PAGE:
586 views

Does Blood Loss Shorten Telomeres?

If blood loss necessitates immediate cell division to replace lost cells, does the increase in cell division correlate to shortening of telomeres? Does it further cause the Hayflick Limit to be ...
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1answer
105 views

Can we use cancer cells to generate blood vessels?

Is there any possibility to use cancer cells, which generate blood vessels, to generate our blood vessels when we are wounded or when we have varicose veins in our legs? Thanks for your answer in ...
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1answer
118 views

What do bloodsucking animals actually feed on?

A number of animals, including mosquitos, leeches, ticks and so on, feed on blood. And yet, at least in mammals, most stored nutrients can be found in body fat as fat, muscles and liver as glycogen ...
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0answers
38 views

Iron deficiency anemia [duplicate]

It is said that iron deficiency anemia is characterised by microcytic-hypochromic RBCs. I would like to ask how iron deficiency causes decrease in the volume of RBCs? If the volume is decreasing ...
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1answer
30k views

What is the difference between regular blood, a woman's and a virgin's menstrual blood?

There are many stories that blood contains the life-force energy and specifically menstrual (period) blood has always been a feature of many rituals and some ancient Sumerian tablets mentioned that ...
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0answers
260 views
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72 views

How does the composition of blood cell types in human blood change during our lifetimes?

I was reading the paper Age-related accrual of methylomic variability is linked to fundamental ageing mechanisms. There they do additional checks to see that their results are not due to differing ...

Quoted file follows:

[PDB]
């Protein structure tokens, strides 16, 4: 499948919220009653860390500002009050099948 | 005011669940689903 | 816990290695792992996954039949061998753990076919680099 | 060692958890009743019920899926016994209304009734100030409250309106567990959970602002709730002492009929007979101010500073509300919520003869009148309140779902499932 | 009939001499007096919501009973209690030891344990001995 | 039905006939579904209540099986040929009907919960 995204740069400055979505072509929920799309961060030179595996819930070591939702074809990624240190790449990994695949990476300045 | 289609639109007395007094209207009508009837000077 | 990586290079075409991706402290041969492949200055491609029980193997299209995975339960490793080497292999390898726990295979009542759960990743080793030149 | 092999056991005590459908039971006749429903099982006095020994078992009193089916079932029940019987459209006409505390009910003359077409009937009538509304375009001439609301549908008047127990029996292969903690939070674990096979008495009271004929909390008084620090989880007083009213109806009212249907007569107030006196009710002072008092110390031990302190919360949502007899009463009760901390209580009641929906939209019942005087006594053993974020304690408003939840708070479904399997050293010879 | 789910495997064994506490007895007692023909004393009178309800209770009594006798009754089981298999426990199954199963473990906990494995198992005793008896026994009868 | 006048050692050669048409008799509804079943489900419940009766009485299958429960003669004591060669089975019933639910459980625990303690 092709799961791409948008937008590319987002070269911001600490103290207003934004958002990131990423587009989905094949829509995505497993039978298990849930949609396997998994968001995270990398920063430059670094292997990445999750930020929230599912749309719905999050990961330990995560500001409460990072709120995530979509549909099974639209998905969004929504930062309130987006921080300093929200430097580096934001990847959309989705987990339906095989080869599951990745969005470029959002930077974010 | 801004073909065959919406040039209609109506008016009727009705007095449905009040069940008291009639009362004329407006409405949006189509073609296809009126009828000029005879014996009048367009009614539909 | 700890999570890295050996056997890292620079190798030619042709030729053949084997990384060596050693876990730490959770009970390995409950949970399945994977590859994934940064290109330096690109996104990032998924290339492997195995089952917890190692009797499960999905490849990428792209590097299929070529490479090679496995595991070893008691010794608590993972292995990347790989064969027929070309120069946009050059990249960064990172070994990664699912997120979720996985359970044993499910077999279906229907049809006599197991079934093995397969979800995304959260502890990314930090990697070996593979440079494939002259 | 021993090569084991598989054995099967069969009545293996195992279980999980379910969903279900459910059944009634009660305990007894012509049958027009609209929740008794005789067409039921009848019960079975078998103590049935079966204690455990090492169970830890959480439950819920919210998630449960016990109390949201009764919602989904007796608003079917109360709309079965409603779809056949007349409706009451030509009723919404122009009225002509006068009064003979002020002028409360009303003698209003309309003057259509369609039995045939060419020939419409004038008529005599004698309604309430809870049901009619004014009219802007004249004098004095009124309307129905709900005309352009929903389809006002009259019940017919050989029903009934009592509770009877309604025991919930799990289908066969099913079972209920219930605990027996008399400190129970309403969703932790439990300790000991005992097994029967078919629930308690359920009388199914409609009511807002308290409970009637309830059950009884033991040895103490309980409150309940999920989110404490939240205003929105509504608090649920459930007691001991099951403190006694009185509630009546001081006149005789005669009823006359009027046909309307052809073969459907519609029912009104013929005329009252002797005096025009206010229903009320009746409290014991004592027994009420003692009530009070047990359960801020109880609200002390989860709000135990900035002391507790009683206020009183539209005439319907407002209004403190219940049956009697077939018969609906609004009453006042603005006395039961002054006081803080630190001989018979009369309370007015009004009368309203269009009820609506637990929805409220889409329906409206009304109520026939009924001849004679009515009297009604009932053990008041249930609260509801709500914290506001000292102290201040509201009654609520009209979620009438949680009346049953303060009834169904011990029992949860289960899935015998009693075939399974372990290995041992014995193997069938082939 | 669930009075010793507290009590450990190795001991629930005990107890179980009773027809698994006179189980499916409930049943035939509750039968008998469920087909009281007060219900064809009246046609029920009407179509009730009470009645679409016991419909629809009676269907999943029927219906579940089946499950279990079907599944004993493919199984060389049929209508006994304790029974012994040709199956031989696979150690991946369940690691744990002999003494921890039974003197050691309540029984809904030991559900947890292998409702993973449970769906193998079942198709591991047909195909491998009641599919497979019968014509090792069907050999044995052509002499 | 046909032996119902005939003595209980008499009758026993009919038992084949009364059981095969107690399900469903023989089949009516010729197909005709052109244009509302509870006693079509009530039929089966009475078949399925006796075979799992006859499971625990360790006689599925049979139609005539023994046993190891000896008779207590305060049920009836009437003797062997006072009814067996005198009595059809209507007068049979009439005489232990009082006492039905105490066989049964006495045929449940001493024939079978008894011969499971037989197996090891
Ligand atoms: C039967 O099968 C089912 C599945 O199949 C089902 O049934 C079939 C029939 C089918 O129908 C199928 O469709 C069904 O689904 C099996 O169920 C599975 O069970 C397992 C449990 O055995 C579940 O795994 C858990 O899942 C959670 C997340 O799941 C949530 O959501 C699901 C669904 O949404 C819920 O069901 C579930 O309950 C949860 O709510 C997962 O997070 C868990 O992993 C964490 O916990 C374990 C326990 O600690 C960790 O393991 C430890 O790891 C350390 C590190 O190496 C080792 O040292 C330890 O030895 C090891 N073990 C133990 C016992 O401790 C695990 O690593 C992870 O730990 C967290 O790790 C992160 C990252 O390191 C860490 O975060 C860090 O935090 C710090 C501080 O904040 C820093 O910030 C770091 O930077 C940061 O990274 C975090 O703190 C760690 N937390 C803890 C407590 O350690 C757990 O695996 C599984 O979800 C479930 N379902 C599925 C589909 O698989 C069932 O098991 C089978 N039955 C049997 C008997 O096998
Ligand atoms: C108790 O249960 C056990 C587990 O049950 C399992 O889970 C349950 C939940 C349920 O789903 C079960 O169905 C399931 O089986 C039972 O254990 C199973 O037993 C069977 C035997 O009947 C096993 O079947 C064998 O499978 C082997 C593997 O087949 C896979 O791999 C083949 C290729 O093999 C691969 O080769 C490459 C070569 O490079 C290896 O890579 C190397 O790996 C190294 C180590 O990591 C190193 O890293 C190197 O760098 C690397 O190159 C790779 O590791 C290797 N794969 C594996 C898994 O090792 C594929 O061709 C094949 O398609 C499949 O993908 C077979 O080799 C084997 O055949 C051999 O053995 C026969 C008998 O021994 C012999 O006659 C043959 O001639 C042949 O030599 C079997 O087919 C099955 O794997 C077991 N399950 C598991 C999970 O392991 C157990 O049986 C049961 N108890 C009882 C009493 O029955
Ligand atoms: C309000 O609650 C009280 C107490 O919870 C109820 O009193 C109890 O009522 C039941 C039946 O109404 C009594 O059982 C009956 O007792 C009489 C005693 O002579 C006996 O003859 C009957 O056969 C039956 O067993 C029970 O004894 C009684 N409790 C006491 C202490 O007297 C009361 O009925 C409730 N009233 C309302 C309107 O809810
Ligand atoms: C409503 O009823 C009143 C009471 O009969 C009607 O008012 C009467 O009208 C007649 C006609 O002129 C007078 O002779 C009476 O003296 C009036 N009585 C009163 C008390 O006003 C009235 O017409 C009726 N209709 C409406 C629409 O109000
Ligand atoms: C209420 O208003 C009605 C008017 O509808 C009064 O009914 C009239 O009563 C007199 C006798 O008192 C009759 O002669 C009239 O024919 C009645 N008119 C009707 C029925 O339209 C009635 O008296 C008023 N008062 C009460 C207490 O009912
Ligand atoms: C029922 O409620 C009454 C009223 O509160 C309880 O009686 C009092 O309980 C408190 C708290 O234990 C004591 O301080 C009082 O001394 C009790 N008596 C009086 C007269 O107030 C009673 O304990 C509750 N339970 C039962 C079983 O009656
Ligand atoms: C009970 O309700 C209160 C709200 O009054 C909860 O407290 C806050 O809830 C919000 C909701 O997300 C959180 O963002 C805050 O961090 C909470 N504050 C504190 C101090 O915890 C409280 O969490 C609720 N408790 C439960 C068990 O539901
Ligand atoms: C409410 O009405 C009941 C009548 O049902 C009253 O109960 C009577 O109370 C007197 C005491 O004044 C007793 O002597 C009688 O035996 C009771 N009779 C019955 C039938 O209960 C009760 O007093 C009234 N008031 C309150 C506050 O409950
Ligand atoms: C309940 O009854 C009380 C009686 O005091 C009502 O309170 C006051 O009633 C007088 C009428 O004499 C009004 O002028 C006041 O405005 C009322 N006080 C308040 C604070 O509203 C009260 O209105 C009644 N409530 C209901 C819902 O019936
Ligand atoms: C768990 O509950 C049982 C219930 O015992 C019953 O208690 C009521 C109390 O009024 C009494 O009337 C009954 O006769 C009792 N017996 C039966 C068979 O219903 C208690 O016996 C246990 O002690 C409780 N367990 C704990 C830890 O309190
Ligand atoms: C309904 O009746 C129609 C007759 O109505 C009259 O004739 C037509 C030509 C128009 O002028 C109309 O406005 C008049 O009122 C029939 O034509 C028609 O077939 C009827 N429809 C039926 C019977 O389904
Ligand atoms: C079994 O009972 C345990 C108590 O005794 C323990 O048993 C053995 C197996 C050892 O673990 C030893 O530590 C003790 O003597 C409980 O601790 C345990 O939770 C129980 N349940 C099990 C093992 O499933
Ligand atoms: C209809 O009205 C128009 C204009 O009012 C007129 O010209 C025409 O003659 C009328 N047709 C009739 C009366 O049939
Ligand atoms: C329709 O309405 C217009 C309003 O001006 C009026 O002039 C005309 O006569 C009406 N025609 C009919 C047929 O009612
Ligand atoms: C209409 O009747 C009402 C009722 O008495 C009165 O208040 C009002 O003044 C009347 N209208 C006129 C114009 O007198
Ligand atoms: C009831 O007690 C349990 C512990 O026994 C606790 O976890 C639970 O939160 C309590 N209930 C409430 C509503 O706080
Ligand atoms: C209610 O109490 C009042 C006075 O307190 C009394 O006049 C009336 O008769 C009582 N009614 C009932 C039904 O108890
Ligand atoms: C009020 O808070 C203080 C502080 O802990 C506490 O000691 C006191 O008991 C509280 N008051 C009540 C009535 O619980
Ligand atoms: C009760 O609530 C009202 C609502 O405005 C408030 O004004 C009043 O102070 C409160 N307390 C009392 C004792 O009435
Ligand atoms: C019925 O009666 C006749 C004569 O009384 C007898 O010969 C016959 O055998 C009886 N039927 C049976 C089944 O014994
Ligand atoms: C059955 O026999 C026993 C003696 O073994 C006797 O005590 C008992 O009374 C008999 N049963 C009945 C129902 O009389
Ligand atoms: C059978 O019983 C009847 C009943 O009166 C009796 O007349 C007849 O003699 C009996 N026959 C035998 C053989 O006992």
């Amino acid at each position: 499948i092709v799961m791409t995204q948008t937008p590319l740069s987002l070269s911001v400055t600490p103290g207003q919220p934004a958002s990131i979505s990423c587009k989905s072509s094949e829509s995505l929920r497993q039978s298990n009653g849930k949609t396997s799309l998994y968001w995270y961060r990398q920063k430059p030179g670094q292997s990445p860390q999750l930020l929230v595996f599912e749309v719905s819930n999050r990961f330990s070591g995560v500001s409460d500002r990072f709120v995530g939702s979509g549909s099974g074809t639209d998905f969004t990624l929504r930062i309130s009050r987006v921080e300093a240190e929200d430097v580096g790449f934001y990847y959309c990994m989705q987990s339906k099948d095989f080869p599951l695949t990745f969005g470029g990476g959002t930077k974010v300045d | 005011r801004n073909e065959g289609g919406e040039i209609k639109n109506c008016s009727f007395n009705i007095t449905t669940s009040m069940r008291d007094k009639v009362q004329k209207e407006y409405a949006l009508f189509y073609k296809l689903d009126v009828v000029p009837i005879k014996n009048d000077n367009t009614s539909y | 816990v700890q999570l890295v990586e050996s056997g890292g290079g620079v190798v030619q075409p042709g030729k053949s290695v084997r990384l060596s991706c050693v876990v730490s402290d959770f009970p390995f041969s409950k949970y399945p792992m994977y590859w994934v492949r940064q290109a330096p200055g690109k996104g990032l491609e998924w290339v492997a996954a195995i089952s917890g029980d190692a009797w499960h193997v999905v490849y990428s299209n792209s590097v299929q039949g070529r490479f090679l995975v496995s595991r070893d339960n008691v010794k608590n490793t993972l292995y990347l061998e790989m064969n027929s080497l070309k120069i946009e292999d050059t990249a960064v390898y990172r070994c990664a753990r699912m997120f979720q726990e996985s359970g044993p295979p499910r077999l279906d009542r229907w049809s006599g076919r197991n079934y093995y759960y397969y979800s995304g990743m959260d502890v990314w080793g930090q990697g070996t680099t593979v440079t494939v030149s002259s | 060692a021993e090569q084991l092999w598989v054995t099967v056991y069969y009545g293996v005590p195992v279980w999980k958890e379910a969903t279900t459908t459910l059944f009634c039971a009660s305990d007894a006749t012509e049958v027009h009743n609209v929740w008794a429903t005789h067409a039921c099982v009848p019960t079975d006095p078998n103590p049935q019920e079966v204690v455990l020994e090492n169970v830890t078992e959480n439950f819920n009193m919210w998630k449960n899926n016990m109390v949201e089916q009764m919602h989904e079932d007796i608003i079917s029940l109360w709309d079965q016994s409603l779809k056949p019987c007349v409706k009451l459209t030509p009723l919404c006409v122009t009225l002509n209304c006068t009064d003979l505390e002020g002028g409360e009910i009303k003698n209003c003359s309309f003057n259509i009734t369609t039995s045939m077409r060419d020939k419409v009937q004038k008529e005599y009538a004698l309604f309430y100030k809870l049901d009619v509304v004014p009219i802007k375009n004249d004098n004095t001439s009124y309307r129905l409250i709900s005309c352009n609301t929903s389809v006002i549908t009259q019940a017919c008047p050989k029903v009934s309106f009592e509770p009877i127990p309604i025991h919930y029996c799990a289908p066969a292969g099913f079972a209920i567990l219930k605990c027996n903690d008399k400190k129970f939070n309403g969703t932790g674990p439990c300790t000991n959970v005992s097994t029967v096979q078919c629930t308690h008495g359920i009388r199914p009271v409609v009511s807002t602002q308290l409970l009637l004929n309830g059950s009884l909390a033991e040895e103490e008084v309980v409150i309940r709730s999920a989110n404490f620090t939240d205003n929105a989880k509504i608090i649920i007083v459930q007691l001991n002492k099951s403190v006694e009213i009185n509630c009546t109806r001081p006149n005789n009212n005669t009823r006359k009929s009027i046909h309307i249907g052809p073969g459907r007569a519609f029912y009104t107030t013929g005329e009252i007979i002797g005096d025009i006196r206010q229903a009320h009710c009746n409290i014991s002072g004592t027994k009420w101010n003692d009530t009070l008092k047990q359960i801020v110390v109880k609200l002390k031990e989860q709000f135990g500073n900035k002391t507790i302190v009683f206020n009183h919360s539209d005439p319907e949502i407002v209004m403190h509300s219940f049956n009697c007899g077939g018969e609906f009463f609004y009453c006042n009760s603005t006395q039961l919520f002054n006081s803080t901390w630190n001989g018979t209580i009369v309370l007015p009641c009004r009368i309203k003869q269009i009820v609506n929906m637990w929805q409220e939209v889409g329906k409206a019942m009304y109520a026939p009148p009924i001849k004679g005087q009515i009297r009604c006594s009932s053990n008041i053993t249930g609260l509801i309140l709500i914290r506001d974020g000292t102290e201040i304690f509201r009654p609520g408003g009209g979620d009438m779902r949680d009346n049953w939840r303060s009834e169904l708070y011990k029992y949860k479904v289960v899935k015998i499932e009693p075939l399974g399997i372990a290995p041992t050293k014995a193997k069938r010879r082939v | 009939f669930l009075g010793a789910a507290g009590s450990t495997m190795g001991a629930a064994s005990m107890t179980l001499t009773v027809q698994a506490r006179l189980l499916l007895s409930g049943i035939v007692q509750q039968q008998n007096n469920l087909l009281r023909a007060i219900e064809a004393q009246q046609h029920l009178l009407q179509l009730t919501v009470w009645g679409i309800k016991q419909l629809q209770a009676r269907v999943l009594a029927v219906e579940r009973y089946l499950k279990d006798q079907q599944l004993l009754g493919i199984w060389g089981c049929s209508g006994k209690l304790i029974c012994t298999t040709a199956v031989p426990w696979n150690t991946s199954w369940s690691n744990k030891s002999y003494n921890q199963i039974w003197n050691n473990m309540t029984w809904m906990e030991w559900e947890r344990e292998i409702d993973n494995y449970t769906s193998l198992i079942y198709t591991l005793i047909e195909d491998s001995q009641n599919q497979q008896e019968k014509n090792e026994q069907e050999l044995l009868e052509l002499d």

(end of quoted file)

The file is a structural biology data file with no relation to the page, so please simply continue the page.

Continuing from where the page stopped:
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1answer
102 views

Is Hemoglobin binding to oxygen the same as Adsorption

I have recently been reading about Hemoglobin and came across how it binds to oxygen. This seems very similar to Adsorption. Is the process of Hemoglobin binding to oxygen through Adsorption ?
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1answer
105 views

What is the reason for 'microcytic' anaemia?

I know the causes for microcytic anaemia are Fe deficiency, prolonged inflammation, Thalessemia, Sideroblastic etc. All these logically point to a decrease in Haemoglobin synthesis - either Haeme or ...
32
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3answers
148k views

Why do mammalian red blood cells lack a nucleus?

How did the red blood cell in humans get to lose its nucleus (and other organelles)? Does the bone marrow just not put the nucleus in, or is it stripped out at some stage in the construction of the ...
4
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1answer
11k views

why does blood when oxidized over time become bluish green?

Oxygenated blood is bright red and deoxygenated blood is dark red or brown. If you take oxygenated blood and leave it in the air it will turn dark red, then brown, then finally a bluish green from ...
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1answer
287 views

Does Goryaev's chamber have the same grid layout as the conventional counting chamber used in the West?

I'm translating a Russian biotec text where some cell counting operations are mentioned. The piece of equipment the authors mention in this context is "Goryaev's chamber" (камера Горяева): We ...
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1answer
1k views

How are antibodies extracted from donor blood?

When blood is donated, the antibodies within it are extracted, but how exactly do they do it? How do they take out the antibodies within the blood, what process do they go through?
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0answers
24 views

What is a normal healthy amount of Titratable acid in a person's blood?

A person's normal pH for arterial blood is 7.41 and venous blood is 7.36. But I am curious to what is a normal amount of Titratable Acid in someone's blood?
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3answers
204 views

Why ml scale blood retrieval is required to run a blood test?

Substances found in blood are present at microscopic scale and tend to be invisible to the unaided eye. Why is a whole vial of blood (at ml scale) is required to assess the presence and concentration ...
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1answer
9k views

How does aspirin “thin” blood?

As we all know, aspirin doesn't actually thin the blood, as it has been explained to me, it makes it "slippery". Slippery blood doesn't stick to itself hence this helps prevent internal blood clots (...
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0answers
82 views

Does capillary blood pressure have any effect on how much oxygen or nutrient gets distributed to tissues?

From what I have read regarding blood pressure and blood flow, I've come to the conclusion that, apart from the osmolarity of blood, the only determinant of how much oxygen/nutrients the tissues get ...